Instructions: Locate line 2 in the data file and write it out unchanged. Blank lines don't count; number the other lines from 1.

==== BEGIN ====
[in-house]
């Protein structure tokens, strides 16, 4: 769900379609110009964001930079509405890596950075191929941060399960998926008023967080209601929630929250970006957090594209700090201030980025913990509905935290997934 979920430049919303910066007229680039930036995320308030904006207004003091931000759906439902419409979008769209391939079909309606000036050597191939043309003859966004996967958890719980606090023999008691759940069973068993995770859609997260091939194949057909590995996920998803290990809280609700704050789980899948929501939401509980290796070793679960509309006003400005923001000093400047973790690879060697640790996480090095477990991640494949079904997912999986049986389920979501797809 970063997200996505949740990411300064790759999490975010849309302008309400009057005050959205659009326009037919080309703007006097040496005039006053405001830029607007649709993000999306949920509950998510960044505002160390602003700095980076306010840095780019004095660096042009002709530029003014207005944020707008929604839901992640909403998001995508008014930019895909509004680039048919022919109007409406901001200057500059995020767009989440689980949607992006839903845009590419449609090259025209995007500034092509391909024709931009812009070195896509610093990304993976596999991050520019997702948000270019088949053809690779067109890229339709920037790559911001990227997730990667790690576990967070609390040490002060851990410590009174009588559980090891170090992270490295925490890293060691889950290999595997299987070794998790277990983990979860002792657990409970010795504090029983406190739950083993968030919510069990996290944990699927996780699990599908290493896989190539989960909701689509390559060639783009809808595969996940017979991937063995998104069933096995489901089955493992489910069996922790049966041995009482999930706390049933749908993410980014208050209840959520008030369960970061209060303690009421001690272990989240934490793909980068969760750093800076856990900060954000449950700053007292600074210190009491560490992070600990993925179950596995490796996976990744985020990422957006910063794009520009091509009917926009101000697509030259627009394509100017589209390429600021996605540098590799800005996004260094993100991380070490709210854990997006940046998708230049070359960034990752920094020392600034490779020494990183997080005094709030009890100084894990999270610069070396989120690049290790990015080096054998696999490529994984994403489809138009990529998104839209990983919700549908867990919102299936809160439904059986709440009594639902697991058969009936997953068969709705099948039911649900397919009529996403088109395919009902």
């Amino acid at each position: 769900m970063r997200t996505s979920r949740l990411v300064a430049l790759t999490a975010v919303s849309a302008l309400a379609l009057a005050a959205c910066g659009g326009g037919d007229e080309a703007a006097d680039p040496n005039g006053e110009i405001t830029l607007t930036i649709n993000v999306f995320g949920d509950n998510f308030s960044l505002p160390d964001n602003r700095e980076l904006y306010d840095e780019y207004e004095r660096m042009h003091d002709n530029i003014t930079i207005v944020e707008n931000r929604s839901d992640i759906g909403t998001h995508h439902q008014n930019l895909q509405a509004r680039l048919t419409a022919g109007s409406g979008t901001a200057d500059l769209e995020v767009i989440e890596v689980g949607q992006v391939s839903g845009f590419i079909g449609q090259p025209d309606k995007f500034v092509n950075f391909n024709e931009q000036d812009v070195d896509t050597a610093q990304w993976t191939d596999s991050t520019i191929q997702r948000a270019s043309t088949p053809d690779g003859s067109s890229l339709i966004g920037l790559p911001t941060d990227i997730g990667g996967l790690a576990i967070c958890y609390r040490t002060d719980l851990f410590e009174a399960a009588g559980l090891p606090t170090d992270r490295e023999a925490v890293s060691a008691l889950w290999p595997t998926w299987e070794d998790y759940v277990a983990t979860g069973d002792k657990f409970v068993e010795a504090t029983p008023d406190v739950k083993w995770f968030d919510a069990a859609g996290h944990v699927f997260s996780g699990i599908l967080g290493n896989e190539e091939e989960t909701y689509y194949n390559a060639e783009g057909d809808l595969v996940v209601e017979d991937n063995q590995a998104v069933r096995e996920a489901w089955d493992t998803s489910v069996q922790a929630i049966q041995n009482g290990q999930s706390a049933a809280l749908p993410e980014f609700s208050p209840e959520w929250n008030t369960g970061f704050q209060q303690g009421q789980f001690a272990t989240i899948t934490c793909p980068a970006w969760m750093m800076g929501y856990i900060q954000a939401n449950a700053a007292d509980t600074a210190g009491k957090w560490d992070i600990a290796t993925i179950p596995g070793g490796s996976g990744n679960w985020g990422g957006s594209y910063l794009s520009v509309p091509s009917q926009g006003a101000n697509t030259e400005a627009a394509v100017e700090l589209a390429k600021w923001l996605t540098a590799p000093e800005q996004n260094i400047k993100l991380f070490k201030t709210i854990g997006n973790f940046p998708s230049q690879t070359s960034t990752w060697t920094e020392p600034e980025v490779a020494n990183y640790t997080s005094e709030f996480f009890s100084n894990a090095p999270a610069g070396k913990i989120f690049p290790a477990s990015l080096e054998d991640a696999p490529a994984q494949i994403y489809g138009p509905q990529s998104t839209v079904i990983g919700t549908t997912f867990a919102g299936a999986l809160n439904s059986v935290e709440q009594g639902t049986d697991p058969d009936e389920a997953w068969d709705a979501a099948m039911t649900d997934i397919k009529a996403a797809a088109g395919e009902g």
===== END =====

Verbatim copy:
């Protein structure tokens, strides 16, 4: 769900379609110009964001930079509405890596950075191929941060399960998926008023967080209601929630929250970006957090594209700090201030980025913990509905935290997934 979920430049919303910066007229680039930036995320308030904006207004003091931000759906439902419409979008769209391939079909309606000036050597191939043309003859966004996967958890719980606090023999008691759940069973068993995770859609997260091939194949057909590995996920998803290990809280609700704050789980899948929501939401509980290796070793679960509309006003400005923001000093400047973790690879060697640790996480090095477990991640494949079904997912999986049986389920979501797809 970063997200996505949740990411300064790759999490975010849309302008309400009057005050959205659009326009037919080309703007006097040496005039006053405001830029607007649709993000999306949920509950998510960044505002160390602003700095980076306010840095780019004095660096042009002709530029003014207005944020707008929604839901992640909403998001995508008014930019895909509004680039048919022919109007409406901001200057500059995020767009989440689980949607992006839903845009590419449609090259025209995007500034092509391909024709931009812009070195896509610093990304993976596999991050520019997702948000270019088949053809690779067109890229339709920037790559911001990227997730990667790690576990967070609390040490002060851990410590009174009588559980090891170090992270490295925490890293060691889950290999595997299987070794998790277990983990979860002792657990409970010795504090029983406190739950083993968030919510069990996290944990699927996780699990599908290493896989190539989960909701689509390559060639783009809808595969996940017979991937063995998104069933096995489901089955493992489910069996922790049966041995009482999930706390049933749908993410980014208050209840959520008030369960970061209060303690009421001690272990989240934490793909980068969760750093800076856990900060954000449950700053007292600074210190009491560490992070600990993925179950596995490796996976990744985020990422957006910063794009520009091509009917926009101000697509030259627009394509100017589209390429600021996605540098590799800005996004260094993100991380070490709210854990997006940046998708230049070359960034990752920094020392600034490779020494990183997080005094709030009890100084894990999270610069070396989120690049290790990015080096054998696999490529994984994403489809138009990529998104839209990983919700549908867990919102299936809160439904059986709440009594639902697991058969009936997953068969709705099948039911649900397919009529996403088109395919009902």